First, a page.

Why America’s Love Affair With Debt Isn’t Ending Anytime Soon
Americans are borrowing more money than at any other time in the nation’s history. While rising wages once kept the seemingly ever-increasing standard of living within reach for many, today’s consumers are taking on massive amounts of debt to pay for the mainstays of the American dream: a home, a car, and a university education. These are some of the key takeaways from a new analysis by the Pew Charitable Trusts. The report, The Complex Story of American Debt, found that 8 in 10 Americans hold some form of debt, and nearly 7 in 10 Americans believe debt is necessary—although they’d prefer not to have any.
The study takes a look at how different generations, races, and ethnicities handle debt and how it relates to their financial well-being. One of the study’s main goals was to clear up what researchers consider a misconception about debt—that it’s all bad. “The typical American family’s debt levels are high, and that can cause financial problems—but that is not the full story,” said Diana Elliott, research manager for Pew’s study of financial security and mobility. “Our findings show that debt can also be an important component of overall financial health.”
Researchers say lower levels of debt are a sign of financial security for older Americans. But for younger generations, it’s more complicated. They argue that debt acquired for mobility-enhancing purposes—student loans or a home mortgage, for instance—is worth the risk, mainly because it may lead to long-term wealth. Americans with higher incomes and net worth were found to have more debt than their lower-income peers. The median income of the top third of Gen Xers, for instance, is nearly three times higher than the median income of low-debt Gen Xers. Debt is also distributed differently across racial and ethnic groups. The median debt of white households is more than double that of black and Latino households. It’s worth noting that in 2013, white families’ net worth was 13 times more than black families’ and 10 times higher than Latino families’.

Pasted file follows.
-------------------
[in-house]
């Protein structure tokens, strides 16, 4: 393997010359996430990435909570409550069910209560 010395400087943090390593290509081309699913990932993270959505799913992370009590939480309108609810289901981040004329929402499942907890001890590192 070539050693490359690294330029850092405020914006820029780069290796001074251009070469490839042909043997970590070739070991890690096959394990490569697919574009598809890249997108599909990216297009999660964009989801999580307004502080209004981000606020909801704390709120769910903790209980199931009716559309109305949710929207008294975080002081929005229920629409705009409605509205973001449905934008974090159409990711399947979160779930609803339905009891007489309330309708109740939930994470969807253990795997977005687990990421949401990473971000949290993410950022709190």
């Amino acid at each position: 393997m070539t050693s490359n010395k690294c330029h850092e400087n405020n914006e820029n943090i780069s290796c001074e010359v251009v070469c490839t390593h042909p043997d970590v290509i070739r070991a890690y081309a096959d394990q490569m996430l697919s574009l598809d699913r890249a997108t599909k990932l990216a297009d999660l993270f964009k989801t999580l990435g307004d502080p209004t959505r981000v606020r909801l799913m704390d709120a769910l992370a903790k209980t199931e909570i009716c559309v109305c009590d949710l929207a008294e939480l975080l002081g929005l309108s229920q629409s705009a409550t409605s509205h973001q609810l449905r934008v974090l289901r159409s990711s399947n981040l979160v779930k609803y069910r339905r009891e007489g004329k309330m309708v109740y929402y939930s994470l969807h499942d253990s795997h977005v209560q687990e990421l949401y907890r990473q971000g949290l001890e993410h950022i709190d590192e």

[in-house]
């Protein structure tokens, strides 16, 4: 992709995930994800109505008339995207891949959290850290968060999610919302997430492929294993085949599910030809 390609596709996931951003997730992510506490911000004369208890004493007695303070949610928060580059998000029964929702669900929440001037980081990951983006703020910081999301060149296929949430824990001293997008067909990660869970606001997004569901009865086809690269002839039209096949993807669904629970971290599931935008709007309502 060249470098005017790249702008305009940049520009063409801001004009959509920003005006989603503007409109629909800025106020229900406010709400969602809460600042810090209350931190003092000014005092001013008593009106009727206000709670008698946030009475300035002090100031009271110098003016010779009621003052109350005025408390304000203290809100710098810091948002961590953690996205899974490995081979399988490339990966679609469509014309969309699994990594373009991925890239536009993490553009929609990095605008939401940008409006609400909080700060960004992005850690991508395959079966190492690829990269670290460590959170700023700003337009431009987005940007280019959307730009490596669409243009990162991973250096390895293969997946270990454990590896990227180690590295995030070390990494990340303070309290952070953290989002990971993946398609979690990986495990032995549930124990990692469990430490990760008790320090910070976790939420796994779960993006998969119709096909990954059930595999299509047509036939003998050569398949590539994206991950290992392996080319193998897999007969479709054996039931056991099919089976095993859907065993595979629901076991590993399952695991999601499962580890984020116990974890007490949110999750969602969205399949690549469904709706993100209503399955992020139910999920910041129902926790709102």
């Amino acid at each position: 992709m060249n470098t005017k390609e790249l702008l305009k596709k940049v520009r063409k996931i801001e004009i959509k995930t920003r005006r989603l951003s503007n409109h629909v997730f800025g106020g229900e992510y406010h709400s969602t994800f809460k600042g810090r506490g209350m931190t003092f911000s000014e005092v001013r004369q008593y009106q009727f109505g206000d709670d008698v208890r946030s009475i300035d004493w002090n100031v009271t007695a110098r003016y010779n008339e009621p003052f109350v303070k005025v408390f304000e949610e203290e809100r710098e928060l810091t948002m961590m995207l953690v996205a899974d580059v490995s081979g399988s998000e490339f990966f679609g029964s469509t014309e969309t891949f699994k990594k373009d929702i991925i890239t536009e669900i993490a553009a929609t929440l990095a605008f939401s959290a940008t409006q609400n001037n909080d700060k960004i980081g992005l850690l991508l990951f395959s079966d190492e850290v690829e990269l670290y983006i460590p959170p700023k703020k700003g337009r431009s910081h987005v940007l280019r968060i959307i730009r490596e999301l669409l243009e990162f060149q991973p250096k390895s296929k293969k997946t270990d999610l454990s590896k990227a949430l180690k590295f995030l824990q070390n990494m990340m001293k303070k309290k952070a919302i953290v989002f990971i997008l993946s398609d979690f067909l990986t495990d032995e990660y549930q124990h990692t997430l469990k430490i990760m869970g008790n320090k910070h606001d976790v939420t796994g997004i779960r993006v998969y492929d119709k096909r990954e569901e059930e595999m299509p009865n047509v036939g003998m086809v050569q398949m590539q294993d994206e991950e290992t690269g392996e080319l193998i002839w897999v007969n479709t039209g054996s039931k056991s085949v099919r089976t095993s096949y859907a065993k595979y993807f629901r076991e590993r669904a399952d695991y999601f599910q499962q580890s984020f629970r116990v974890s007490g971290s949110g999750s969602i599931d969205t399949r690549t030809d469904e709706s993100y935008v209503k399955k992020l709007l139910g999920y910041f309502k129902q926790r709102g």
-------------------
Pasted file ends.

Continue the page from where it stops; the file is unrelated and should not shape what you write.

Yet, it’s striking that researchers consider “sustainable debt” to be a good thing—especially because the study also indicates that most older Americans have failed to break free from the bonds of debt. Approximately 80 percent of baby boomers hold some form of debt, and 47 percent are still paying down their mortgage. Fifty-six percent of the so-called “silent generation”—people born between 1928 and 1945—have some form of debt, even though 90 percent of them are retired. A similar fate may follow for members of Gen X, who typically have more than $100,000 in debt.
Some say the rise of personal debt in American life has been encouraged by the absence of significant wage increases for most workers. “Debts accumulated on the basis of stagnant real wages,” writes Richard Wolff, an economist at the New School. “As the cost of the American dream kept rising while real wages did not, households borrowed.”
The most common forms of debt are home mortgages (44 percent), unpaid credit card balances (39 percent), car loans (37 percent), and student loans (21 percent), and Americans are conflicted over the role this plays in their lives. Sixty-eight percent said that loans and credit have expanded their opportunities, while 85 percent admit that people use debt to live beyond their means.
With housing prices on the rise and student debt projected to reach $2 trillion by 2025, America’s love affair with debt shows no signs of subsiding anytime soon. But with more presidential candidates supporting ideas such as student loan forgiveness and debt-free college, it’s clear the message is being heard that something drastic needs to be done.